“Most physical therapy programs have become national because there are only so many, and there are a lot of kids who want to be physical therapists.”
Dr. Andrew J. Strubhar, associate professor of physical therapy and chair of the DPT Admissions and Strategic Planning Committees, says, “Of the last four application cycles, we have had a substantial increase in the number of applicants. Numbers of applications have gone from 54 to 79 to 116 to 179. I think the increase is from the growing recognition and reputation of our program and the popularity of the profession.”
Also contributing to the success of the program is the reputation of Mays, her 10 full-time faculty members, and her part-time faculty members. The program’s small faculty/student ratio guarantees a close working relationship between the students and their teachers.
In discussing the success of the program, Mays relates that 100 percent of the program’s graduates have received job offers, even during difficult times. “They do very well. We are very pleased with that. We truly are.”
That perfect statistic alone makes it understandable how applicants continue to be attracted to Bradley’s DPT program.
Whether you’re among the young, elderly, or anywhere in between, the Department of Physical Therapy and Health Science’s faculty members are conducting research that could one day benefit people in your age group.
Considered an epidemic in the United States and in other industrialized countries, childhood obesity is the subject of research being conducted by Dr. Melissa Peterson and Dr. Stacie Bertram. These two faculty, along with Doctor of Physical Therapy students Kim Whalen, Michelle Pickering, and Heather Ferrero, are studying what effect childhood obesity has on gait and balance. The project’s goal is “to be able to identify strategies that can be used to improve the gross motor function and increase physical activity levels of children classified as overweight,” Peterson says.
The study will compare how healthy weight children and children who are overweight or at risk for being overweight perform varied activities. According to Peterson, early results indicate there is a difference in how these groups of children accomplish the tasks. “If children classified as overweight are less capable of performing motor activity, they may be less likely to participate in these types of activities, thereby continuing the cycle of inactivity and weight gain.”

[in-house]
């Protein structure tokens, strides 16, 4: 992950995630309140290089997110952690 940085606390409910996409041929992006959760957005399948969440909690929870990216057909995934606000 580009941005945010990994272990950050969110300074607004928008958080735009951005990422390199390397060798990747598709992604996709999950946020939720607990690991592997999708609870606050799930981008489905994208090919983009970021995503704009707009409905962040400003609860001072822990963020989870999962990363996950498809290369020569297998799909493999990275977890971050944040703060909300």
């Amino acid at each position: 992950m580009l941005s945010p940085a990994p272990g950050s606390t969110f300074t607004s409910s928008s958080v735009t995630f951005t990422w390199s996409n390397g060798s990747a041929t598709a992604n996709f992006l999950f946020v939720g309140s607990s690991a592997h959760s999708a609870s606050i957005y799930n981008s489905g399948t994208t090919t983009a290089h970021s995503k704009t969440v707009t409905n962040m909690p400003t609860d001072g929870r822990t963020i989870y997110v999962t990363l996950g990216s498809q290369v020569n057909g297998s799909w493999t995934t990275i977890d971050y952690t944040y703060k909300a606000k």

Peterson also joined Bertram and DPT students Shyla McCarthy and Emily Saathoff for research focusing on physical therapists and their practice patterns related to screening, evaluating, and treating individuals with or at risk for osteoporosis. In addition, Peterson, Bradley DPT students (Rebecca Zehr, Kristin Zeurcher, Brooke Fessler, and Jamie Fifarek), co-investigators Stephanie Pasquini, Saira Rattansi, and the OSF St. Francis Medical Center PT Department research committee are conducting research on whether a wheeled walker or a standard walker is best for people who have undergone total knee replacement.
Dr. Melissa Peterson (center), assistant professor of physical therapy, shows first-year Doctor of Physical Therapy student Rachel Bloom (left) how to assess a patient’s standing balance using the Proprio 5000. Dr. Brenda Pratt (right), assistant professor of physical therapy, helps Peterson in demonstrating how the machine is used. The Proprio 5000 assesses a person’s ability to maintain balance under a variety of different perturbations—small, large, slow, fast, and from random directions. Peterson says the PT faculty expose students to devices for both academic and research purposes.
Dr. Steven Tippett is also conducting research on patients who have undergone total knee replacement surgery. Tippett, who will become department chair in May 2008, relates that his study focuses on proprioception, which is “a joint’s ability to provide information to the brain regarding what position the joint is in space, after total knee replacement surgery.” According to Tippett, who is being assisted on the project by students Michael Gibson, Ashley Reel, and Tania Sarraf, “The total joint study is a meta-analysis of the proprioception following total knee replacement surgery. We will then use a new and more realistic method to assess a proprioception in a knee joint that has been surgically replaced.”
In another research project, Tippett answered a colleague’s question: “How high of an incline is ‘safe’ for a patient who has had an Achilles tendon repair?” According to Tippett, who was assisted on the project by DPT students Janet Gayan and Kara Rathmel, PTs “will want to keep treadmill angles no greater than five degrees when rehabilitating patients with Achilles tendon repair.”
These are just examples of the many research projects Bradley PT faculty are pursuing. With the active participation of DPT students, they are finding practical solutions to issues facing physical therapists and patients of all ages.